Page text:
The Last Look

With a veil on my head gazing upon your serene face I realized it was time. You had come in my life like a warm gust of wind and after three short days, the final hour had come. I didn’t even realize when the tears started rolling down my cheeks. I was sad for my friend who was leaving behind her entire life, to start afresh with a man she had met only a few times. I was sad for her family and her friends who had stood resolute these three days by her side. Most of all though, I was sad to see you go.

Underneath the vast dome of the Gurudwara, with holy Guru Grantha Sahab as my witness, I joined hands and turned to look at your face. When all members of the wedding procession were watching the keeper of the whole world with folded hands, I turned to sneak a look of yours. Sitting in front of God my love looked just like him. You looked serious as always. However, I could see a new shine in your eyes and a ghost smile on those puckered lips of yours. I dared to believe that shine was because of me and would stay there long after I left.


A girl from a humble background I hadn’t counted on meeting someone like you at a marriage, let alone my best friend’s marriage. Three days before that last encounter in front of God, I met you when you came to the bride-to-be’s house. I knew her from college and you from school apparently. I wouldn’t say that you struck me particularly different from the others because you didn’t. However, there was something about you. A quality nobody, not even your age-long friends seemed to appreciate. A silence not eerie but solemn as the moon. Moon who doesn’t speak much yet puts to shame the twinkling and overenthusiastic stars with its nimble shine. You shied away from chit-chat when I was an avid conversationalist. It’s funny when I say it out loud, but I had to pry you open at the start.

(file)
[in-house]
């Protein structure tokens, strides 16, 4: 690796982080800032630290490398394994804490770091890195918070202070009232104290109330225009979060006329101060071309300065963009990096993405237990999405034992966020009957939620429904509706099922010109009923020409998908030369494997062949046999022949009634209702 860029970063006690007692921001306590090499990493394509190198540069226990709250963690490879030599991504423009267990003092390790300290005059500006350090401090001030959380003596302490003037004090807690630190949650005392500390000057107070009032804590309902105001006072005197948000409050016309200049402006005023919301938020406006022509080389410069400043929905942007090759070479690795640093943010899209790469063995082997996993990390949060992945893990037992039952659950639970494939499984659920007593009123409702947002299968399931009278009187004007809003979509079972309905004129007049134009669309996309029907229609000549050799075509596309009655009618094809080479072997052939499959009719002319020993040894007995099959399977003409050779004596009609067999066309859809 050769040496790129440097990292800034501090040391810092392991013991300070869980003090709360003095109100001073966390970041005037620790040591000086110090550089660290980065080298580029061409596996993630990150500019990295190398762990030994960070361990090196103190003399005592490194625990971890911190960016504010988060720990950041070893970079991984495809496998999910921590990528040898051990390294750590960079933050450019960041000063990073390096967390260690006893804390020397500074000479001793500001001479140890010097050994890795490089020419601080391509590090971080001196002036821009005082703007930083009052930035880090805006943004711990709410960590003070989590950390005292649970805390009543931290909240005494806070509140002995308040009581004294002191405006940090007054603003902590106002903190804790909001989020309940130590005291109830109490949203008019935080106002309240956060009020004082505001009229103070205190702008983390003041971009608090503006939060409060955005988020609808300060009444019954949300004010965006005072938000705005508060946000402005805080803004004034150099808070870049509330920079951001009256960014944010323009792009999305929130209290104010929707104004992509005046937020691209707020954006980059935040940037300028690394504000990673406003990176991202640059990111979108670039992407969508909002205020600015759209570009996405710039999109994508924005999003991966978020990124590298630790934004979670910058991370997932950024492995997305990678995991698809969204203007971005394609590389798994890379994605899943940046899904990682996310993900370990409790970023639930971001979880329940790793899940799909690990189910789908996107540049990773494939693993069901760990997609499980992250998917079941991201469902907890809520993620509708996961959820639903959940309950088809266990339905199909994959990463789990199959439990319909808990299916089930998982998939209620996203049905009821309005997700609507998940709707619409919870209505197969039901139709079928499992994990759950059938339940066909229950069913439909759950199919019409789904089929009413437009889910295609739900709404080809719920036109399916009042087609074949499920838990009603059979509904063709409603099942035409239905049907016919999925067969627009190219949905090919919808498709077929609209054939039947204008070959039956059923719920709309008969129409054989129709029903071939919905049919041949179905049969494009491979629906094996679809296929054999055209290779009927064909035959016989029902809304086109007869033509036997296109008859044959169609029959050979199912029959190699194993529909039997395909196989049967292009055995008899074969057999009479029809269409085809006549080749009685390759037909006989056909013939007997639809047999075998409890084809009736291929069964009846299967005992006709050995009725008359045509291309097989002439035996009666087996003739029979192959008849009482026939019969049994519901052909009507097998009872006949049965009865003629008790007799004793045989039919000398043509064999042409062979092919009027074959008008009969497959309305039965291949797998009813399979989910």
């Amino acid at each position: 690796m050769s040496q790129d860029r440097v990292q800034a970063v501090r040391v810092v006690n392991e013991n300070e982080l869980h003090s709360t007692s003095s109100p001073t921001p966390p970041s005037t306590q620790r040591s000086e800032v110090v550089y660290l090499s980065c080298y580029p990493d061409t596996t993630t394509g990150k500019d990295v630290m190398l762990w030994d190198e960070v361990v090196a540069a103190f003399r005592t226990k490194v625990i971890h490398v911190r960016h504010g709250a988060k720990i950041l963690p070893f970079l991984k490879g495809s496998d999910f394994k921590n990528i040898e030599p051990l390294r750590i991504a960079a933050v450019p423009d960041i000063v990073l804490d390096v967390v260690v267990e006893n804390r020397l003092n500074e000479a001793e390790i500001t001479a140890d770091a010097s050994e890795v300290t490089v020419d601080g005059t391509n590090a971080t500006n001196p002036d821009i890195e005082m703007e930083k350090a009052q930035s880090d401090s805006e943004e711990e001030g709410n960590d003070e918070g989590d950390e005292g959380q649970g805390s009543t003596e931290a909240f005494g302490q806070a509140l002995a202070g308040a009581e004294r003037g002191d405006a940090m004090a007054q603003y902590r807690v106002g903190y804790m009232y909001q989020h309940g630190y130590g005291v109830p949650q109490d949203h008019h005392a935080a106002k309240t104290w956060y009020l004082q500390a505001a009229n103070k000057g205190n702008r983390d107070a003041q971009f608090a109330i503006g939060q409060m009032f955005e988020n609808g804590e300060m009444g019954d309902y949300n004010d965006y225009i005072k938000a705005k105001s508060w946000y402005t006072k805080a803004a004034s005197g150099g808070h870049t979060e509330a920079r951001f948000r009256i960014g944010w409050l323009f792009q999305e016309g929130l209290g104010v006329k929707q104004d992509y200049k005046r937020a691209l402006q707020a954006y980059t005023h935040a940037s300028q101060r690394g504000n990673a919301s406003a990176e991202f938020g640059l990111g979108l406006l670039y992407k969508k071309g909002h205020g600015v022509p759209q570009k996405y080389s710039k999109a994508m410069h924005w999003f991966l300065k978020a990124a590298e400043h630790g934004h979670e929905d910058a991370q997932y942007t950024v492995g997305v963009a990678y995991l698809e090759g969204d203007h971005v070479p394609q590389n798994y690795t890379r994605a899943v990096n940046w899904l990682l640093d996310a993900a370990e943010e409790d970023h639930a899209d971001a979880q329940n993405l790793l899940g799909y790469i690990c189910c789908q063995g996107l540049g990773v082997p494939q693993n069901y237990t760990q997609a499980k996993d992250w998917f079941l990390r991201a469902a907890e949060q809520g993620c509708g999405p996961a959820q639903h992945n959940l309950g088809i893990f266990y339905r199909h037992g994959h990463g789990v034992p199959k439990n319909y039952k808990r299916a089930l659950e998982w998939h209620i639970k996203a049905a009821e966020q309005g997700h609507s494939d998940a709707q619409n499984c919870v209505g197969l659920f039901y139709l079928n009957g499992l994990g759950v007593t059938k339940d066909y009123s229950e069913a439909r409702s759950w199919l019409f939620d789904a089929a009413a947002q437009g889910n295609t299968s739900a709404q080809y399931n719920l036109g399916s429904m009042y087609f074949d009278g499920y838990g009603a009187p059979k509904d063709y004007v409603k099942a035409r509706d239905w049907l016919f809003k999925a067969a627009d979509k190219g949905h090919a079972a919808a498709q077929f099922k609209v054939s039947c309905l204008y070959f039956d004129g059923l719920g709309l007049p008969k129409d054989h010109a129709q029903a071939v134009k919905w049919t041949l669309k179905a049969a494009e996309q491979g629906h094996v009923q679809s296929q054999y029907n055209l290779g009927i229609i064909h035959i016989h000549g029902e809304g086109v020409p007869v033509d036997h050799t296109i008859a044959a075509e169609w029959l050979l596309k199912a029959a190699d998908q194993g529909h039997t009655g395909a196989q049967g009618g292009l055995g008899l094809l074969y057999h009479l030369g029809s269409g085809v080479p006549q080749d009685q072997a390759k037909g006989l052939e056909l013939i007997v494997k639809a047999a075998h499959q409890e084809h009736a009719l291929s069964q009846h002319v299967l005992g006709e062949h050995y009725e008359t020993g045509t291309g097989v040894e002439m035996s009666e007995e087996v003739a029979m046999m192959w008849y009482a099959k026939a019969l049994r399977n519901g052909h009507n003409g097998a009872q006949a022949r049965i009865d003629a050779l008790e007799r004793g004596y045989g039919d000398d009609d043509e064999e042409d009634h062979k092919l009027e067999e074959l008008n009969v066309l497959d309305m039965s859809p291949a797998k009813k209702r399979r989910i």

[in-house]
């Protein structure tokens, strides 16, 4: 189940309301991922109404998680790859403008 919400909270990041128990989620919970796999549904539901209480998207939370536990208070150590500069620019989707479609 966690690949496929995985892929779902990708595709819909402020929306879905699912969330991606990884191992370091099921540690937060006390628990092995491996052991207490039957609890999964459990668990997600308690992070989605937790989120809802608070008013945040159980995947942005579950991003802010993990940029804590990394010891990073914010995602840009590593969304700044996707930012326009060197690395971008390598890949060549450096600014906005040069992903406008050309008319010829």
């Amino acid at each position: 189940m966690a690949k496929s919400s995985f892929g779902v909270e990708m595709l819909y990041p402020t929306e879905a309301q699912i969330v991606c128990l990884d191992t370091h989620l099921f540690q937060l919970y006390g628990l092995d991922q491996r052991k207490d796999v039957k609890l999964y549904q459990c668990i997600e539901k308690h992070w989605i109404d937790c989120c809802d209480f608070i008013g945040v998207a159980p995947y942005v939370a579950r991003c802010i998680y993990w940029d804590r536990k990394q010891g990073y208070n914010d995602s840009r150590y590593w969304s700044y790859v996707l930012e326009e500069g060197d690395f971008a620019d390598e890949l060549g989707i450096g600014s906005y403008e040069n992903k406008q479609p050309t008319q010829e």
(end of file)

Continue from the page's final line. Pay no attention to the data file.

When you did though, you bloomed like a flower. The short and friendly chit-chat among friends turned into late night sneak-offs and unending conversations about nothing in particular. Awkward distance turned into holding hands, and casual salutations into short but sweet glances amidst our friends. I didn’t even register when you talked your way or rather untalked your way into my heart. Your friends seemed to be always teasing you for not talking much. I can’t imagine why. For me, you spoke a thousand words in one kind stare and few stolen kisses.